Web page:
Illegal sand mining along the Tien River, Dong Thap province, Vietnam

Illegal sand mining in Dong Thap province has drastically increased with the Vietnamese construction boom. But the sand rush is leaving villagers without ground under their feet.


Recent growth in the Vietnamese construction sector has led to rising demand for construction materials such as sand and gravel, which in turn has caused a massive increase in illegal sand mining along Vietnamese rivers. The Tien River, flowing across the Dong Thap province, has become a central target of this ‘sand theft’, which is among the fundamental causes of growing river bed erosion, consequently leading to serious damages of nearby residential areas. Entire parts of houses have disappeared due to land subsidence, leaving them heavily ravaged [1].

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Basic Data
NameIllegal sand mining along the Tien River, Dong Thap province, Vietnam
ProvinceDong Thap province
SiteHong Ngu district, Chau Thanh ditrict, Tan Hong district, and others
Accuracy of LocationHIGH local level
Source of Conflict
Type of Conflict (1st level)Mineral Ores and Building Materials Extraction
Type of Conflict (2nd level)Building materials extraction (quarries, sand, gravel)
Specific CommoditiesSand, gravel
Project Details and Actors
Project DetailsDue to the illegal nature of the sand mining activities, no detailed information is available. According to the Dong Thap police, up to 200 illegal sand mining boats were operating in the province [4]. According to a report, individual operators can extract up to 10,000m3 per year [6].
Project Area (in hectares)3,100
Level of Investment (in USD)unknown
Type of PopulationSemi-urban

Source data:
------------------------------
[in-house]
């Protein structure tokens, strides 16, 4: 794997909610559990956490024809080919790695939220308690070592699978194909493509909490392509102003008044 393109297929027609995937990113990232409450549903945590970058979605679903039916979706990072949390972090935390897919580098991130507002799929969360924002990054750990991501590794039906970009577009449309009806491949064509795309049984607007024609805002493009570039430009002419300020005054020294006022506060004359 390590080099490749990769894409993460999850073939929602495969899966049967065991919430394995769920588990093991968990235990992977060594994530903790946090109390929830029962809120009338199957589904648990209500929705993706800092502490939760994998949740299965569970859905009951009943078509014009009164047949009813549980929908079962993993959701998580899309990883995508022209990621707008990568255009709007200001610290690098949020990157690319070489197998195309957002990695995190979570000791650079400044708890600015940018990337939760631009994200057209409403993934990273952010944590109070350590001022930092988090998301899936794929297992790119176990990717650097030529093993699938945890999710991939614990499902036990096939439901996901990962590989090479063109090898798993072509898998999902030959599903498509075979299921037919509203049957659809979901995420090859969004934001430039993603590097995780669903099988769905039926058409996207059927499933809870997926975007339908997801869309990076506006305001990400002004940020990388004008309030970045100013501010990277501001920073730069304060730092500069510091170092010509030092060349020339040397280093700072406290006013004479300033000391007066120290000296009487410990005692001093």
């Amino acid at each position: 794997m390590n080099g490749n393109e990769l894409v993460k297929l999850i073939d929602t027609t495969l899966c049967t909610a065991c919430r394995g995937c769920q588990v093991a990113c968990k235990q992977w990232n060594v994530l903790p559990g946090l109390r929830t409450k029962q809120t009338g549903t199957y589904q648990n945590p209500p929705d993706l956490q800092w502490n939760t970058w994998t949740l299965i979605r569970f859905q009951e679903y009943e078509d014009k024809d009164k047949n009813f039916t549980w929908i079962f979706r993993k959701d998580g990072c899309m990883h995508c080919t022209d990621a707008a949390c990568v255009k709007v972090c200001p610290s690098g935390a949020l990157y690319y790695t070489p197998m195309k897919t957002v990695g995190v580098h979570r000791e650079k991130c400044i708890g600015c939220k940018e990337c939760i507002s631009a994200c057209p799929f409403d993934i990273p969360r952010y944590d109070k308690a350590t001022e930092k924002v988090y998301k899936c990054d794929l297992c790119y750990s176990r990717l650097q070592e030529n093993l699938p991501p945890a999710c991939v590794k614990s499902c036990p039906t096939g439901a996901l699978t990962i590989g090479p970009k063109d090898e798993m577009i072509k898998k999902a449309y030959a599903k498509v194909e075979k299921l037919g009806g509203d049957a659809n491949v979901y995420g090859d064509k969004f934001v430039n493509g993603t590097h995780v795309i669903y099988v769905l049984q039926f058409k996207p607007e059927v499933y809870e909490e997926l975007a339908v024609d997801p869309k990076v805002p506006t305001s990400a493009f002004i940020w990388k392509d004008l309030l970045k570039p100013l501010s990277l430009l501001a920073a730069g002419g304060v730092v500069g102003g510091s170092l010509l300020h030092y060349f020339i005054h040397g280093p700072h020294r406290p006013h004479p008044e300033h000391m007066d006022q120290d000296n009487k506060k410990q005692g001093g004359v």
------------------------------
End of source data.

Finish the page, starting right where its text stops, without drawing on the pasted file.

Potential Affected Population4000 families (between 12,000 to 20,000 people)
Start Date2000
Company Names or State EnterprisesNgu Binh Company Limited from Vietnam - sand and construction materials
Relevant government actorsHong Ngu District Party Committee; Natural Resources and Environment Department of Hong Ngu District; Irrigational Works Department of Dong Thap
Environmental justice organisations and other supportersunknown
The Conflict and the Mobilization
Intensity of Conflict (at highest level)LOW (some local organising)
When did the mobilization beginIn REACTION to the implementation (during construction or operation)
Groups MobilizingFarmers
Local government/political parties
Local scientists/professionals
Fisher people
Forms of MobilizationCreation of alternative reports/knowledge
Lawsuits, court cases, judicial activism
Police crackdowns; Seizing of vessels
Environmental ImpactsVisible: Floods (river, coastal, mudflow), Loss of landscape/aesthetic degradation, Soil erosion, Surface water pollution / Decreasing water (physico-chemical, biological) quality, Large-scale disturbance of hydro and geological systems, Reduced ecological / hydrological connectivity, Noise pollution
Potential: Biodiversity loss (wildlife, agro-diversity)
Health ImpactsVisible: Mental problems including stress, depression and suicide
Potential: Deaths, Other Health impacts
OtherIn other provinces, people have died through landslides caused by river erosion
Socio-economic ImpactsVisible: Increase in Corruption/Co-optation of different actors, Displacement, Loss of livelihood
Project StatusIn operation
Pathways for conflict outcome / responseCompensation
Court decision (victory for environmental justice)
Do you consider this as a success?No
Why? Explain briefly.Illegal sand mining goes on
Sources and Materials

[1] Toui Tre News online (19/04/2015): "Illegal sand mining partly to blame for land subsidence in southern Vietnam (photos)"
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[2] Talk Vietnam online (21/08/2008): "Land erosion in the Mekong Delta threatens entire villages"
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[3] Viet Nam News online (23/09/2014): "Erosion hits thousands all over Mekong Delta"
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[4] online (18/05/2013): "Dong Thap: District party officials protect illegal sand mining"
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[5] Viet Nam News online (27/08/2012): "Riverbank erosion guts Delta homes"
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Media Links

General media report on the sand mining industry in Vietnam
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Other Documents

[6] Bank Erosion in Mekong Delta and along Red River in Vietnam (Report 2003) Source:,d.d24
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Damages Source:
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Sand extraction Source:
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Sand extraction Source:
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Meta Information
ContributorA. Scheidel (ICTA-UAB)
Last update25/06/2015